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Thread: Getting ready to take my state two part exam

  1. #1
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    Getting ready to take my state two part exam

    My question is simply that, even if you have worked in the electrical field for 5 consecutive years but have not touched on every electrical system there is, and not exactly sure on the set up of some equipment as far as big 720 delta ungrounded systems, 4" parallel the shut offs needed, etc.

    How is it possible to become state certified electrician???

    Taking big steps in my life trying to make a living for my girls any thoughts on this would be great

  2. #2
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    Feb 2003
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    Quote Originally Posted by Doctor Electric View Post
    My question is simply that, even if you have worked in the electrical field for 5 consecutive years but have not touched on every electrical system there is, and not exactly sure on the set up of some equipment as far as big 720 delta ungrounded systems, 4" parallel the shut offs needed, etc.

    How is it possible to become state certified electrician???

    Taking big steps in my life trying to make a living for my girls any thoughts on this would be great
    First it is difficult to talk about licensing unless you say what area you are in. The rules for licensing if required varies greatly by area.

    Secondly no one knows everything, many times the questions on the test are designed to test your ability to find the answer. They don't expect you to remember it all.

  3. #3
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    Apr 2005
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    Atlanta,GA
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    Quote Originally Posted by Doctor Electric View Post
    My question is simply that, even if you have worked in the electrical field for 5 consecutive years but have not touched on every electrical system there is, and not exactly sure on the set up of some equipment as far as big 720 delta ungrounded systems, 4" parallel the shut offs needed, etc.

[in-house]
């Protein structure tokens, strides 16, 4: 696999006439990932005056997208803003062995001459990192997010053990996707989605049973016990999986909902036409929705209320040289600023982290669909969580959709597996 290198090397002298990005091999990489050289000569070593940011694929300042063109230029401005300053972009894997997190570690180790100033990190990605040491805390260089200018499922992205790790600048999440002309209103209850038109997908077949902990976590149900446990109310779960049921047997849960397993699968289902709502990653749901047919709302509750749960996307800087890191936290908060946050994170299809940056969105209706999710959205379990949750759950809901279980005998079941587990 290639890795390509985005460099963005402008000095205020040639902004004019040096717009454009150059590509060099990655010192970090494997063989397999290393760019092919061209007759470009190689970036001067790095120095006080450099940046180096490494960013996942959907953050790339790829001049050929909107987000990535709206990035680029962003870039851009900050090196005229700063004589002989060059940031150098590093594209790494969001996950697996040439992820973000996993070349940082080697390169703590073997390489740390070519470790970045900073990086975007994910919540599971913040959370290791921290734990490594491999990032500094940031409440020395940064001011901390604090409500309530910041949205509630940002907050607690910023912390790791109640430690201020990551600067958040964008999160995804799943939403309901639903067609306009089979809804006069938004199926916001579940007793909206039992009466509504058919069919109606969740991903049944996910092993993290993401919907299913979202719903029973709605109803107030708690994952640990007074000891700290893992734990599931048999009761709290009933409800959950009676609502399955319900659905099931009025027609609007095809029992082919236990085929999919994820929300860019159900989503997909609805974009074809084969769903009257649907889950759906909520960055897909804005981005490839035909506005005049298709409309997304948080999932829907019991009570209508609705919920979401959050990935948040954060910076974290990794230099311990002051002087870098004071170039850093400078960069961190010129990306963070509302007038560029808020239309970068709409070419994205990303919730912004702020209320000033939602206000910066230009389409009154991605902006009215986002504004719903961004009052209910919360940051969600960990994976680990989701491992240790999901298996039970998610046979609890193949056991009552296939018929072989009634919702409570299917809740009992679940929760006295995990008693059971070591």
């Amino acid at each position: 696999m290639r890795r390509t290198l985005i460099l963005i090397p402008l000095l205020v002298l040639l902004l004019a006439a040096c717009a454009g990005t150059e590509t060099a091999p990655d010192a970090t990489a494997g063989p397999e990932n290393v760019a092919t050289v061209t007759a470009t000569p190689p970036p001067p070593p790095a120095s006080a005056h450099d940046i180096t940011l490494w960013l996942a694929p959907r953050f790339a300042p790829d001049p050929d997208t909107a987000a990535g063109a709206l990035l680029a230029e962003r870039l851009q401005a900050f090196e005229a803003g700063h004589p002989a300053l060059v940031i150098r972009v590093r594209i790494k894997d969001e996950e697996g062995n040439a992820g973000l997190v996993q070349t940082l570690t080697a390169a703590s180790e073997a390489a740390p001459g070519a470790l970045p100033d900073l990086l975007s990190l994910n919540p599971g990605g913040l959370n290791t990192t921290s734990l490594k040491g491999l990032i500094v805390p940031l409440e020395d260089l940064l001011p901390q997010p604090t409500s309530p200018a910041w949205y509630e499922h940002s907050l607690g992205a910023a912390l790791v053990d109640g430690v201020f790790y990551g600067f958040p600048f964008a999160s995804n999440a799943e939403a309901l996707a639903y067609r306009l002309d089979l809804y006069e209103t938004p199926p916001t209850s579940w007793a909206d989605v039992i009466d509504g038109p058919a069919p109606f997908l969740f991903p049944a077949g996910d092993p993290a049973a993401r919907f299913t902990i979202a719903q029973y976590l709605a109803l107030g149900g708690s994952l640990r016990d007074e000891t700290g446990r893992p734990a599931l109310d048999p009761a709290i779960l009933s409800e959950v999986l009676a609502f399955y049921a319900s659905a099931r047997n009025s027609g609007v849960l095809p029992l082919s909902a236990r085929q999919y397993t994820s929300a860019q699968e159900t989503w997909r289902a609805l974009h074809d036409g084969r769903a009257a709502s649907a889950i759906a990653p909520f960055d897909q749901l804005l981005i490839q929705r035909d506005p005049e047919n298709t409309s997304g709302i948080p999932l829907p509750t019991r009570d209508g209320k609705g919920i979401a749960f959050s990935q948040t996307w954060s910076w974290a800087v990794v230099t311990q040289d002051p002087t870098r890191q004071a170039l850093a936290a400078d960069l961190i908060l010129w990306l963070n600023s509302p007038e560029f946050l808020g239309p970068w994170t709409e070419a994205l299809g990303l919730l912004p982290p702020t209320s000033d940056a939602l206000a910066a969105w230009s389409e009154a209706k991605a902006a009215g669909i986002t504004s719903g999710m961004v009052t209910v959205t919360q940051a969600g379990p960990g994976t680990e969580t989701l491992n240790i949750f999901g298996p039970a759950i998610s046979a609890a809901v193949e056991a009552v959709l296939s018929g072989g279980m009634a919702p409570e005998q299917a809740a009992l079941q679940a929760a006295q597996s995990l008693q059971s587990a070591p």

How is it possible to become state certified electrician???

    If you go to take the test with just the knowledge gained in the field through personal experience you won't stand a chance.

    You have to get the correct materials to study to take the test. It's been a long time and I had not herd of Mike Holt when I took my test but without sample test and study materials I wouldn't have passed.

    I think Mike Holt has some good training materials for sale. Or you can look around.
    The 95% of people that you can't trust give the other 5% a bad name.

  4. #4
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    Jun 2016
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    Quote Originally Posted by iwire View Post
    Secondly no one knows everything...
    I would go further and say there are newly minted EC's who know only 10% of the possible things they could run into. Electrical work is such a wide field, you will never know 100% of it.

    You could spend 30 years doing industrial work and never wire a house (and thus not know the myriad of rules for doing so).

    You could spend 30 years doing commercial work and never touch industrial switch gear or make up a big motor or pull parallel runs of 500's.

    Does every electrician know how to do landscape lighting? (The answer is no.)

    Forums like this are where you get answers to questions about things you've never done in 30 years.

  5. #5
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    Jun 2016
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    Quote Originally Posted by Doctor Electric View Post
    ...


    I guess "Doctor Electric" is your future title. Since you haven't passed your test yet, right now you're more like "Intern Electric"

  6. #6
    Join Date
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    On the exams they don't ask you HOW you do the electrical work. They ask you questions on the NEC, basic math problems, basic algebra, electrical theory and problem solving skills and common sense

    I have had guys in my class with 40 years experience but could not use a code book or knew how it was set up. At the other end 1st year electricians with minimum field experience but knew about the code, about basic theory...

    IMO, you need to know your theory, math, problem solving skills, know how the code book is set up and to navigate it efficiently.

    Good luck.
    Edward
    The only thing I know, is the progressive discovery of my ignorance


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